Executives and board members focus more on cybersecurity when there’s immediate danger. Here’s how CISOs can use a crisis like SolarWinds to translate security into business strategy.
CISO Bill Brown knows how high-profile cybersecurity breaches like SolarWinds can raise alarm bells among executives and board members when they become headline news. When leading information security for three previous companies, he remembers executives would call him during their morning train commutes after reading about the latest security breach, seeking reassurance. “Could this happen to us? Should we be concerned? But nothing more than that.”
Today he’s thankful that executives and the board at Abacus Insights, a healthcare-specific data integration platform where he now leads IT security, “happened to be very security savvy,” but many boards today are not.
While SolarWinds grabbed headlines, “think about all the other impacts to the business that were happening at the same time,” namely COVID-19, says John Pescatore, director of emerging security trends at The SANS Institute, who leads quarterly cybersecurity briefings for board members. “To the board, cybersecurity is one of many risks they’re involved in having responsibility for, and by far not the biggest risk for most companies.”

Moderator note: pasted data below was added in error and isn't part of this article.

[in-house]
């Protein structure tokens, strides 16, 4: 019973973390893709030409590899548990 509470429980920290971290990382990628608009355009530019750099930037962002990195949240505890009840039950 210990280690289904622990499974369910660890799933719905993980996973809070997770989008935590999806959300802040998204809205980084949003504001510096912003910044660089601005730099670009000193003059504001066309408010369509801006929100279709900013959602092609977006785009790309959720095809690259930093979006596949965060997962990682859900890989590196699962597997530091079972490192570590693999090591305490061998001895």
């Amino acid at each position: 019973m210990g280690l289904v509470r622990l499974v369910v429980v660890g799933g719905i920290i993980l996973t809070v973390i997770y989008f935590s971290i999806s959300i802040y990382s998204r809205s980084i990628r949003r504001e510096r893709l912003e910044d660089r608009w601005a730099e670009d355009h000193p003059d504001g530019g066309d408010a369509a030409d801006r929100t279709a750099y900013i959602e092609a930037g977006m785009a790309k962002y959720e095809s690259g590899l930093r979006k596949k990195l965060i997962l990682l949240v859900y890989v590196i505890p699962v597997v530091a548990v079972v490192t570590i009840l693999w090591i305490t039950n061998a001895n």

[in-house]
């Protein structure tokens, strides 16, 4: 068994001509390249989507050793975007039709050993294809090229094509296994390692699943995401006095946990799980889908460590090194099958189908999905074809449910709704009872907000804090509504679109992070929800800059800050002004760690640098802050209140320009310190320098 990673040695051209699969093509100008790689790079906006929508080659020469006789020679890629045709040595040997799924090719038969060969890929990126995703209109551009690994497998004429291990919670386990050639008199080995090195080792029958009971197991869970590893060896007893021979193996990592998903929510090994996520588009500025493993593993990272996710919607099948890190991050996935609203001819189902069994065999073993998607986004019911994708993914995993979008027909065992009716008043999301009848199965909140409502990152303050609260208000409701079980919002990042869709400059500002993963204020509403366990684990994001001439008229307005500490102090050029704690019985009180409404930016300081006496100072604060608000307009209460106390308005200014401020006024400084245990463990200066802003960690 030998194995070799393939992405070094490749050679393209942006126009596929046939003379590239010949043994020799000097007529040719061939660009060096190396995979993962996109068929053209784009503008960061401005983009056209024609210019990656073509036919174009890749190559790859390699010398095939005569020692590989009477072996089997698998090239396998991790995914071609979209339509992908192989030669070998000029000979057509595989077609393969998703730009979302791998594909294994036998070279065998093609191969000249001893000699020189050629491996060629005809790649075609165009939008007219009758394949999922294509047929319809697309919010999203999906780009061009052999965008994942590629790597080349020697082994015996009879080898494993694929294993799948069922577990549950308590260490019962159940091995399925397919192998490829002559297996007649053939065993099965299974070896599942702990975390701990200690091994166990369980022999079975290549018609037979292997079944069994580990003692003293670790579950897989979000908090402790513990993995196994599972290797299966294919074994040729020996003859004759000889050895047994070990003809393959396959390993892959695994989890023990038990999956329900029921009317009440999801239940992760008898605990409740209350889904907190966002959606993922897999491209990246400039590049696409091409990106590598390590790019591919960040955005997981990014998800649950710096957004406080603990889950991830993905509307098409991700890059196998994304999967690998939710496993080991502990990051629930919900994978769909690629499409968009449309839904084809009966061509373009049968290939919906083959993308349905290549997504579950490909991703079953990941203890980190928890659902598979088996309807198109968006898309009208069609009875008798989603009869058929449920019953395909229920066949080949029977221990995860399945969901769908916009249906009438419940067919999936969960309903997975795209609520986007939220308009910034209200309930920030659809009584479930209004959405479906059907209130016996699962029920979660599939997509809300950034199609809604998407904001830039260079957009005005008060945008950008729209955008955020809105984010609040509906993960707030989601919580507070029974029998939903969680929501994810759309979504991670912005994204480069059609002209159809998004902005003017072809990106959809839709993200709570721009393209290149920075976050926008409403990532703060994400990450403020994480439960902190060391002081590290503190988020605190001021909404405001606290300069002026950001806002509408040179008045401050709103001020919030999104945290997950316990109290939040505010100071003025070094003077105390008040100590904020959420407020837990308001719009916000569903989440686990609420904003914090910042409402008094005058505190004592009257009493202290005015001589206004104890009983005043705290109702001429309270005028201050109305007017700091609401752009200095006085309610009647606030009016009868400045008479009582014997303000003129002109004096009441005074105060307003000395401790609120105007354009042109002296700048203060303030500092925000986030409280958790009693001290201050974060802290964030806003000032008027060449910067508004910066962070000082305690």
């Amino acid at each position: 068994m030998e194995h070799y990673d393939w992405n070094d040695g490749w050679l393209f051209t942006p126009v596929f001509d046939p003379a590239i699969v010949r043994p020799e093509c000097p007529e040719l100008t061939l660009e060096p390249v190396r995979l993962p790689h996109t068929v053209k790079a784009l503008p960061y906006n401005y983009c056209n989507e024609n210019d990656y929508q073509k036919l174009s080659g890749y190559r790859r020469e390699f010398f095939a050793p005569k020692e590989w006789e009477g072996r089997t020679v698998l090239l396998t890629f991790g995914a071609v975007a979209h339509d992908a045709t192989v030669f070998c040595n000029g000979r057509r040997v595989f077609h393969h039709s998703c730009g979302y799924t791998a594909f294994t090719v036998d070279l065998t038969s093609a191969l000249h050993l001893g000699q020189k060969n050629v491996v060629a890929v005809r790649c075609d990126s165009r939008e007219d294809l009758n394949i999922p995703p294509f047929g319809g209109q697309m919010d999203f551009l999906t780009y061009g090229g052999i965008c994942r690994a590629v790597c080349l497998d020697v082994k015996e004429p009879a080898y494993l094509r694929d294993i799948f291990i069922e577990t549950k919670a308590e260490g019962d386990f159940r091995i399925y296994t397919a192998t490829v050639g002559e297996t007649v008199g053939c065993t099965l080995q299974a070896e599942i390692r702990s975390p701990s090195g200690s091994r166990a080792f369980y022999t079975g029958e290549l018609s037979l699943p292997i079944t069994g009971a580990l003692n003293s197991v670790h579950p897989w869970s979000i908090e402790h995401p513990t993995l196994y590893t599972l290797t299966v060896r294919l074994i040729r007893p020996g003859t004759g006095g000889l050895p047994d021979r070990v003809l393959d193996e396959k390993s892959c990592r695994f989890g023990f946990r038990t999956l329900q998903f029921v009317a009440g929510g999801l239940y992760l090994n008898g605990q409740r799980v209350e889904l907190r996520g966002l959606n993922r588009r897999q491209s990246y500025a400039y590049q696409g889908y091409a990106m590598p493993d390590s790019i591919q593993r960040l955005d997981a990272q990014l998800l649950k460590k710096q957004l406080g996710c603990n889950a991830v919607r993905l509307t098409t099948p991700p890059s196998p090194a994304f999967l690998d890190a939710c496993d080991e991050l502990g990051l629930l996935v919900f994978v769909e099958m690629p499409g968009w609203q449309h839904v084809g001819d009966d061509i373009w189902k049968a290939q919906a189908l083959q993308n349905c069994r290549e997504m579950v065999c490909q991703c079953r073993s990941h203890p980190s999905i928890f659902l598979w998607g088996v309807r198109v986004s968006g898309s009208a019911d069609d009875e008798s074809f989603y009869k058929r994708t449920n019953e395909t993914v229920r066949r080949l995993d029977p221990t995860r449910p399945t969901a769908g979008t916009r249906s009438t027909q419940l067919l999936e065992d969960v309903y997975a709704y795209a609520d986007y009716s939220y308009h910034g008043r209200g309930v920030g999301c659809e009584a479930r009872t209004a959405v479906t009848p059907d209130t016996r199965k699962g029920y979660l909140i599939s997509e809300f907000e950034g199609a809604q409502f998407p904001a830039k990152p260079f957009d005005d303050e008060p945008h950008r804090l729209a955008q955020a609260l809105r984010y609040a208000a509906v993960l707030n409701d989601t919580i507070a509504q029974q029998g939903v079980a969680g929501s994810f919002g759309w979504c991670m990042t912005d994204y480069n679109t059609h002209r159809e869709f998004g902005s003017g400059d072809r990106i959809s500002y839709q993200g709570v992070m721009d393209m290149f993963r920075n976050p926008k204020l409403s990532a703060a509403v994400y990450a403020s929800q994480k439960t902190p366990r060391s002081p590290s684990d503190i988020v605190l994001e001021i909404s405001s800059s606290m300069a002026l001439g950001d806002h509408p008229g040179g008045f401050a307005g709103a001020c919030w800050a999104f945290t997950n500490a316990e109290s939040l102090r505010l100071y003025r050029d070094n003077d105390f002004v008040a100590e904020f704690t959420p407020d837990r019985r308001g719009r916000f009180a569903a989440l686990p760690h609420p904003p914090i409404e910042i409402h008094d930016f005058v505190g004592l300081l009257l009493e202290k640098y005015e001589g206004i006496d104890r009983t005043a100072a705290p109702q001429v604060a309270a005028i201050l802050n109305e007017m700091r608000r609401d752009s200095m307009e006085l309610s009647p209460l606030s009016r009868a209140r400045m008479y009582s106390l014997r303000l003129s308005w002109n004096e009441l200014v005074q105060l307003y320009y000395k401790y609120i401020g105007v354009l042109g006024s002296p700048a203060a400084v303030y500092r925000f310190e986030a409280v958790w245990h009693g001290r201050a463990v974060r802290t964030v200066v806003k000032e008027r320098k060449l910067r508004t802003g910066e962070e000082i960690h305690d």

Some 85% of security leaders in a recent Trend Micro/Enterprise Strategy Group survey say that boards of directors are more engaged in security decisions and strategy than they were two years ago. Those executives, however, are often passively drawn in because of a major breach, new compliance requirements or a new security program by a CISO.
The report recommends adding a business information security officer (BISO) to improve business security alignment, building a top-down measurable program, and changing reporting structures so the CISO reports directly to the CEO. Ultimately, analysts say it’s the CISO’s responsibility to build relationships with executives and the board and have regular conversations with them.